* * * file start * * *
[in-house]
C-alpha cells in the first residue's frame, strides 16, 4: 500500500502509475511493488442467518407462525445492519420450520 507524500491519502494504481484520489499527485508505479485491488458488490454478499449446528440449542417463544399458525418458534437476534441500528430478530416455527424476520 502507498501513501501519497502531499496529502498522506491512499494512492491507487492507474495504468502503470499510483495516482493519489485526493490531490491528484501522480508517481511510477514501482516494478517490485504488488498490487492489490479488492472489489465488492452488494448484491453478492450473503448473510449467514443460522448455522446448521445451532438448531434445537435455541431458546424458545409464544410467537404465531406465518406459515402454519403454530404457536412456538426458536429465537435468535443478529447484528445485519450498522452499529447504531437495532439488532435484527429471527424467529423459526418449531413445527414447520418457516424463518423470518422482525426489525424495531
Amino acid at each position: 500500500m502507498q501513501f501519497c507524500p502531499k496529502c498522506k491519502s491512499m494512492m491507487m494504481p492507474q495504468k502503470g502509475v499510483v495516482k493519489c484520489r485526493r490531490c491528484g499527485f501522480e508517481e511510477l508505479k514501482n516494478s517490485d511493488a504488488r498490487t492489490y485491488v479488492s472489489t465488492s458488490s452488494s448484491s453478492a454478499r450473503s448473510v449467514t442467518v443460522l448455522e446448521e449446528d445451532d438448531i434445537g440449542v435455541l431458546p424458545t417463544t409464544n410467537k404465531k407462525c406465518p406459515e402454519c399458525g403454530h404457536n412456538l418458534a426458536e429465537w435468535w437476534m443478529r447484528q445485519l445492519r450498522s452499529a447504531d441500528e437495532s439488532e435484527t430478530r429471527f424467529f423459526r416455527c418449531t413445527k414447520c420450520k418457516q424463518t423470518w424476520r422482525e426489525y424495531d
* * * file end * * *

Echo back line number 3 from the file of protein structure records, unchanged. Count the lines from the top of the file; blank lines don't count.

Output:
Amino acid at each position: 500500500m502507498q501513501f501519497c507524500p502531499k496529502c498522506k491519502s491512499m494512492m491507487m494504481p492507474q495504468k502503470g502509475v499510483v495516482k493519489c484520489r485526493r490531490c491528484g499527485f501522480e508517481e511510477l508505479k514501482n516494478s517490485d511493488a504488488r498490487t492489490y485491488v479488492s472489489t465488492s458488490s452488494s448484491s453478492a454478499r450473503s448473510v449467514t442467518v443460522l448455522e446448521e449446528d445451532d438448531i434445537g440449542v435455541l431458546p424458545t417463544t409464544n410467537k404465531k407462525c406465518p406459515e402454519c399458525g403454530h404457536n412456538l418458534a426458536e429465537w435468535w437476534m443478529r447484528q445485519l445492519r450498522s452499529a447504531d441500528e437495532s439488532e435484527t430478530r429471527f424467529f423459526r416455527c418449531t413445527k414447520c420450520k418457516q424463518t423470518w424476520r422482525e426489525y424495531d